Discover various flora and fauna throughout the year
By Paul Spitzer
Streamside walking connects us with the splendors of flowing water on our Water Planet. It is a four-season practice; and to begin in winter is good. Biology is at low ebb, and the bare woods are dormant. But vigorous life is manifest in stream flow and sound. Winter sunlight shines down through leafless forest patterns and open meadow landscapes, illuminating the play of water. In calmer pool sections, one looks down through the water’s diffraction of sunlight on endless patterns of sand and gravel. This is an introduction to nature’s stained-glass windows, which can transport you and inspire contemplation at all seasons.
Early spring blooms in the streamside world. In swampy bottoms, Skunk Cabbage rises in bright green banners, so one knows where not to walk. On better-drained riparian bottomlands, Spicebush groves offer early small chartreuse flowers. These may be visited by Spring Azure butterflies, celebrated in Robert Frost’s “Blue-Butterfly Day.” Blooming above are the eponymous tree flowers of the Red Maple, pollinated in part by spring winds. These are the soft optimistic colors of early spring.
When summer comes on, celebratory aquatic insects appear on the water’s surface, and flying above: Whirligig Beetles, Water-striders, and Ebony Jewelwing damselflies, black-winged, with long slender emerald-green abdomens. Low-water hot-weather interludes invite the walker onto sand and gravel bars, and then into the stream. This is the visitor’s most intimate season, wearing bathing suit and reef walkers. Cool pools provide relief from heat and humidity. Aldo Leopold wrote of how the stream “paints,” growing flowers on the exposed banks of summer: So we encounter the brilliant red of Cardinal Flowers, and the pink, purple, or white eponymous flowers of the Turtlehead plant. These flowers often grow in a streamwide light gap, from which one can admire the neighboring forest, or streamside meadow life. The forest itself may be humid and buggy, but it offers shade and a leafy profusion of green colors. Consider this your Free Tropical Vacation!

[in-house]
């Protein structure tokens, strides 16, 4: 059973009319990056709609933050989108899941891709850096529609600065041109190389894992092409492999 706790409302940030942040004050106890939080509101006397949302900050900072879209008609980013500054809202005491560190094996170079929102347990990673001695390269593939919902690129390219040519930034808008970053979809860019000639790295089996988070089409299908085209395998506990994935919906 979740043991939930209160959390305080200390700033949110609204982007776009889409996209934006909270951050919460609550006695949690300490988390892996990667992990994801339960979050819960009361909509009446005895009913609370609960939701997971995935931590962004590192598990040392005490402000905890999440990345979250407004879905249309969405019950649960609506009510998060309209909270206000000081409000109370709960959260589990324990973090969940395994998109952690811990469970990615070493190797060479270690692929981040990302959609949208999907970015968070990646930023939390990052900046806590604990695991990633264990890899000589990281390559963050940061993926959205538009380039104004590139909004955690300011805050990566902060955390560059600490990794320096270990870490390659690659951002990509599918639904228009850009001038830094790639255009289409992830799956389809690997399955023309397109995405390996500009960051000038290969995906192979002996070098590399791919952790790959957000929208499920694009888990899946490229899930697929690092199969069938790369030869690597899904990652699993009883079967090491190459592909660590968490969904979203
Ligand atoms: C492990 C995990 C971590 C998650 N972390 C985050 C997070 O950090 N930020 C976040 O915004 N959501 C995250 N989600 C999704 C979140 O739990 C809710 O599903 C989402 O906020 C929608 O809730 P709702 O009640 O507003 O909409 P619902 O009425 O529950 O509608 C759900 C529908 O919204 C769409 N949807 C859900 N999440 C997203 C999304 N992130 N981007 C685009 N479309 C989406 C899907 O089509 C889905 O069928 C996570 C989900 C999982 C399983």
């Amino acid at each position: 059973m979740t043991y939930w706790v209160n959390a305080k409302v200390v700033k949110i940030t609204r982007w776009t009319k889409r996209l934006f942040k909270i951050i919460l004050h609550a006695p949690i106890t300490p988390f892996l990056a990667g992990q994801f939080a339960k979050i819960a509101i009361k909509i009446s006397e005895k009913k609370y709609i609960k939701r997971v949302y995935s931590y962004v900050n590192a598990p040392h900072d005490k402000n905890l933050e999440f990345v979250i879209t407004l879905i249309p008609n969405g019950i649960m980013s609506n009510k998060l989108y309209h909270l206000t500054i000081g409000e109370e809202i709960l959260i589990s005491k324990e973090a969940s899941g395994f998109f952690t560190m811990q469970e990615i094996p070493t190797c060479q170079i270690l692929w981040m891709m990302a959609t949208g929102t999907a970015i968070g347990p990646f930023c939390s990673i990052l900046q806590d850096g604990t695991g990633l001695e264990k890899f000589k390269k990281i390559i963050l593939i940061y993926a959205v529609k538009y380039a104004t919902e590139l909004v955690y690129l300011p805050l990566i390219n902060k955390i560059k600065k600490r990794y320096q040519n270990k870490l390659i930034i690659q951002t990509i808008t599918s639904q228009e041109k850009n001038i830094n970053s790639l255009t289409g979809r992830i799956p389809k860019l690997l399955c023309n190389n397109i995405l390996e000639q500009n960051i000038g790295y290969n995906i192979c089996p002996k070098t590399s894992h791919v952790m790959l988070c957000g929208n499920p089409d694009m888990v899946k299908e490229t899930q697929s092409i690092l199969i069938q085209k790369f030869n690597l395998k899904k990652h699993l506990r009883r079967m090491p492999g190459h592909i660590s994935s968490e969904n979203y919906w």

In level terrain, streams can permeate moist flats to create wet meadows. These connoisseur habitats are rich in diverse plants and pollinating insects. Favorite sites of mine have masses of blooming Jewelweed in August and early September. These flowers attract constant hummingbird activity. Later in September, the hummers have migrated and the flowers have gone to seed. Jewelweed is famous (among naturalists) for shooting its seeds some distance. Walking such a site at that precise season, I generate a floral “shooting gallery” of small seed explosions.
Full autumn brings a bouquet of rich fragrances, and colored leaves in the flowing water. Some autumn stream fishing can be surprisingly good, as the stream rises and normally shy Brown Trout become reproductive. Trout fishing has always been a classic connection: one “reads” the stream habitat—deciding where to cast. I wade very quietly upstream against the current, so as not to flush the shy fish. The trout face the current, so you are stalking them from behind. You cast well above where you think the fish might be, and retrieve your lure or fly through that hopeful patch of habitat. Exploring the now-chilly stream in protective chest waders, I view my repeated casts as a mantra; and sometimes I would almost rather not catch a fish, so I can maintain my transcendent focus and quiet connection with the stream world.
The East is blessed with rain, which creates diverse bodies of water, flowing and still. Eastern brooks vary from alpine to lowland springs; from boreal habitats to the Deep South. Some meander slowly, and others hurry down from a height. Such a descending valley brook, if not too steep, is an adventure. Falling water generates sound and stream fragrance—a kinetic and sensory experience. I sit quietly by a plunge pool, taking it all in. Then my gravity-assisted descent continues, with a shuttle vehicle for return at some strategic point downstream. My favorite brook in northern Vermont exits a loon pond, then flows down a secluded forest valley to join a river at a small town. (Except for the loons, this could be said of countless streams in the Connecticut River watershed.) It is rightly named Pond Brook. Its cold, oxygenated falling waters support a population of very small native Brook Trout—to be admired as a colorful gift of nature, and too small for angling.
In the well-watered East, streamside walking is a revelatory gift of life.
Paul Spitzer, PhD, lived in the Connecticut River valley during his formative years as a naturalist and ecologist. He began his Osprey–DDT research as a student at Wesleyan University. He continued his doctoral research on northeastern osprey population biology at Cornell. He has accomplished conservation biology projects worldwide. He is currently finishing a book about loons.